Breast Cancer not for Couch Potatoes

Breast cancer patients who are physically active fare better

/ Author:  / Reviewed by: Robert Carlson, M.D

(RxWiki News) Breast cancer isn't for sissies - that's for sure. A woman needs strength just to get through the ordeal. And the more active she is throughout the process, the better off she's going to be.

Women who are physically active during breast cancer treatment are better able to deal with side effects and feel better emotionally and psychologically.

"Ladies, get and stay off your butts!"

Research out of the University of Miami (UM) shows that active breast cancer patients experience less depression, less fatigue and have a better overall quality of life.

"Women who are physically active may also have more confidence in their own ability to continue with family-related, household, work-related, or social activities, which bring meaning and satisfaction to their lives," says Jamie M. Stagl, MS, doctoral student in Clinical Health Psychology in the College of Arts and Sciences at UM and lead author of the study.

Researchers looked at and analyzed the physical activity of 240 women diagnosed with non-metastatic breast cancer. Participants were recruited four to ten weeks after surgery.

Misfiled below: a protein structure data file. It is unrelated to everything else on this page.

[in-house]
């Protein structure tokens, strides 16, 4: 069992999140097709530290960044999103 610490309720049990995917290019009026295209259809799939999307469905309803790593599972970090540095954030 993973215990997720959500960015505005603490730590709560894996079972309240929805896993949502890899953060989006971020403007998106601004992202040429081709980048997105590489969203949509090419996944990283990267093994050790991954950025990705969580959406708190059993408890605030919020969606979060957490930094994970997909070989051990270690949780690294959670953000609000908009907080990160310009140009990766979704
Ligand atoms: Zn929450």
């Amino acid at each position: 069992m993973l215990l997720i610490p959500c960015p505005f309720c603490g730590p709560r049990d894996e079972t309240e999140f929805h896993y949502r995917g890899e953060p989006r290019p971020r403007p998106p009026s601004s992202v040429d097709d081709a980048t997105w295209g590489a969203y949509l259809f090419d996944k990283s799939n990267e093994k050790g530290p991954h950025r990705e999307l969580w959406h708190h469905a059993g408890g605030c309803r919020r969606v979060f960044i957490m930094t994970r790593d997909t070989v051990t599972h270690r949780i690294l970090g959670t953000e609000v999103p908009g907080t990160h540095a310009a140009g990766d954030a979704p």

The women attended either 10-week Cognitive Behavioral Stress Management program or a one-day "self-help" group. Researchers monitored the reported physical activity levels  of the women.

Stress management has already been shown to improve breast cancer treatment in studies previously conducted by these researchers. This study looked at the additional benefits derived by physical activity.

"Women who increased the amount of time they spent being physically active between the weeks after surgery and their adjuvant therapy had less 'fatigue disruption' - their fatigue did not disrupt their ability to perform everyday activities," Stagl says.

Research is considered preliminary before it's published in a peer-reviewed journal.

This study was funded by the National Cancer Institute.

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Review Date: 
April 12, 2012
Last Updated:
April 14, 2012